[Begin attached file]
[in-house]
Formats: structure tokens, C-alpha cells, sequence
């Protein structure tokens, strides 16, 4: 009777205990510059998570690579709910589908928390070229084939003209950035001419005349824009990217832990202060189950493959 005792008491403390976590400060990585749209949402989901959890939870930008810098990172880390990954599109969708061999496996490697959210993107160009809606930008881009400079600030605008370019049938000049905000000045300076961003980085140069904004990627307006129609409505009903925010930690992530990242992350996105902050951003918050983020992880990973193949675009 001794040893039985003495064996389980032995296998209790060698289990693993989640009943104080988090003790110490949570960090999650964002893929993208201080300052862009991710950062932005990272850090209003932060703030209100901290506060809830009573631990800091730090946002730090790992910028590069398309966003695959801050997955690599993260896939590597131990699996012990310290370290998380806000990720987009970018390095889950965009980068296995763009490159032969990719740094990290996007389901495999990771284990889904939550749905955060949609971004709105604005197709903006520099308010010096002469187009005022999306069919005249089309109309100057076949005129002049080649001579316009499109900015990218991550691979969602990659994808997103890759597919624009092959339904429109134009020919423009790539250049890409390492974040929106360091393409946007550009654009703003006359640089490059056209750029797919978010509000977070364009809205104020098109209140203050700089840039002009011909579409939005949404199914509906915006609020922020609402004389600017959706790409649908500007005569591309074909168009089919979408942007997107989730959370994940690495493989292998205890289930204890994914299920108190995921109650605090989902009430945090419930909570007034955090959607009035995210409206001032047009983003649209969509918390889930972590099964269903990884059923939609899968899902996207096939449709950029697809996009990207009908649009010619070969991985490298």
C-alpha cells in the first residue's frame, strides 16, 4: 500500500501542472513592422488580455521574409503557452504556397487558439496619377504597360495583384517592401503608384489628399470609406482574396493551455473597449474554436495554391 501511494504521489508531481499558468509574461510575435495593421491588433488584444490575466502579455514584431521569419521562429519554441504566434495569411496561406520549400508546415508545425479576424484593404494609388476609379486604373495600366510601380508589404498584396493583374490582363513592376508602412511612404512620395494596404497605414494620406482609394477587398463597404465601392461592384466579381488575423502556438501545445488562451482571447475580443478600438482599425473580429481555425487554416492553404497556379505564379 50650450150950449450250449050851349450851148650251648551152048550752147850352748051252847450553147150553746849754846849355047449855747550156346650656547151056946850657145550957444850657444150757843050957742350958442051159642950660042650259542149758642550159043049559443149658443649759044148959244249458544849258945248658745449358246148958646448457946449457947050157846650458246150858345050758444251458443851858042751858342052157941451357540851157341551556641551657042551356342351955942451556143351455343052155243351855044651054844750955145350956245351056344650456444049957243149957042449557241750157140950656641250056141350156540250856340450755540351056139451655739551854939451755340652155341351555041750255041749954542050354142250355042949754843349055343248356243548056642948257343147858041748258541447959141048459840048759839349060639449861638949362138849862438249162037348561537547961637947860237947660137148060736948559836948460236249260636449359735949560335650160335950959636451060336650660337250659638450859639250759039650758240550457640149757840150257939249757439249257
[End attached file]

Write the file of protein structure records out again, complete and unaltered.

[in-house]
Formats: structure tokens, C-alpha cells, sequence
């Protein structure tokens, strides 16, 4: 009777205990510059998570690579709910589908928390070229084939003209950035001419005349824009990217832990202060189950493959 005792008491403390976590400060990585749209949402989901959890939870930008810098990172880390990954599109969708061999496996490697959210993107160009809606930008881009400079600030605008370019049938000049905000000045300076961003980085140069904004990627307006129609409505009903925010930690992530990242992350996105902050951003918050983020992880990973193949675009 001794040893039985003495064996389980032995296998209790060698289990693993989640009943104080988090003790110490949570960090999650964002893929993208201080300052862009991710950062932005990272850090209003932060703030209100901290506060809830009573631990800091730090946002730090790992910028590069398309966003695959801050997955690599993260896939590597131990699996012990310290370290998380806000990720987009970018390095889950965009980068296995763009490159032969990719740094990290996007389901495999990771284990889904939550749905955060949609971004709105604005197709903006520099308010010096002469187009005022999306069919005249089309109309100057076949005129002049080649001579316009499109900015990218991550691979969602990659994808997103890759597919624009092959339904429109134009020919423009790539250049890409390492974040929106360091393409946007550009654009703003006359640089490059056209750029797919978010509000977070364009809205104020098109209140203050700089840039002009011909579409939005949404199914509906915006609020922020609402004389600017959706790409649908500007005569591309074909168009089919979408942007997107989730959370994940690495493989292998205890289930204890994914299920108190995921109650605090989902009430945090419930909570007034955090959607009035995210409206001032047009983003649209969509918390889930972590099964269903990884059923939609899968899902996207096939449709950029697809996009990207009908649009010619070969991985490298």
C-alpha cells in the first residue's frame, strides 16, 4: 500500500501542472513592422488580455521574409503557452504556397487558439496619377504597360495583384517592401503608384489628399470609406482574396493551455473597449474554436495554391 501511494504521489508531481499558468509574461510575435495593421491588433488584444490575466502579455514584431521569419521562429519554441504566434495569411496561406520549400508546415508545425479576424484593404494609388476609379486604373495600366510601380508589404498584396493583374490582363513592376508602412511612404512620395494596404497605414494620406482609394477587398463597404465601392461592384466579381488575423502556438501545445488562451482571447475580443478600438482599425473580429481555425487554416492553404497556379505564379 50650450150950449450250449050851349450851148650251648551152048550752147850352748051252847450553147150553746849754846849355047449855747550156346650656547151056946850657145550957444850657444150757843050957742350958442051159642950660042650259542149758642550159043049559443149658443649759044148959244249458544849258945248658745449358246148958646448457946449457947050157846650458246150858345050758444251458443851858042751858342052157941451357540851157341551556641551657042551356342351955942451556143351455343052155243351855044651054844750955145350956245351056344650456444049957243149957042449557241750157140950656641250056141350156540250856340450755540351056139451655739551854939451755340652155341351555041750255041749954542050354142250355042949754843349055343248356243548056642948257343147858041748258541447959141048459840048759839349060639449861638949362138849862438249162037348561537547961637947860237947660137148060736948559836948460236249260636449359735949560335650160335950959636451060336650660337250659638450859639250759039650758240550457640149757840150257939249757439249257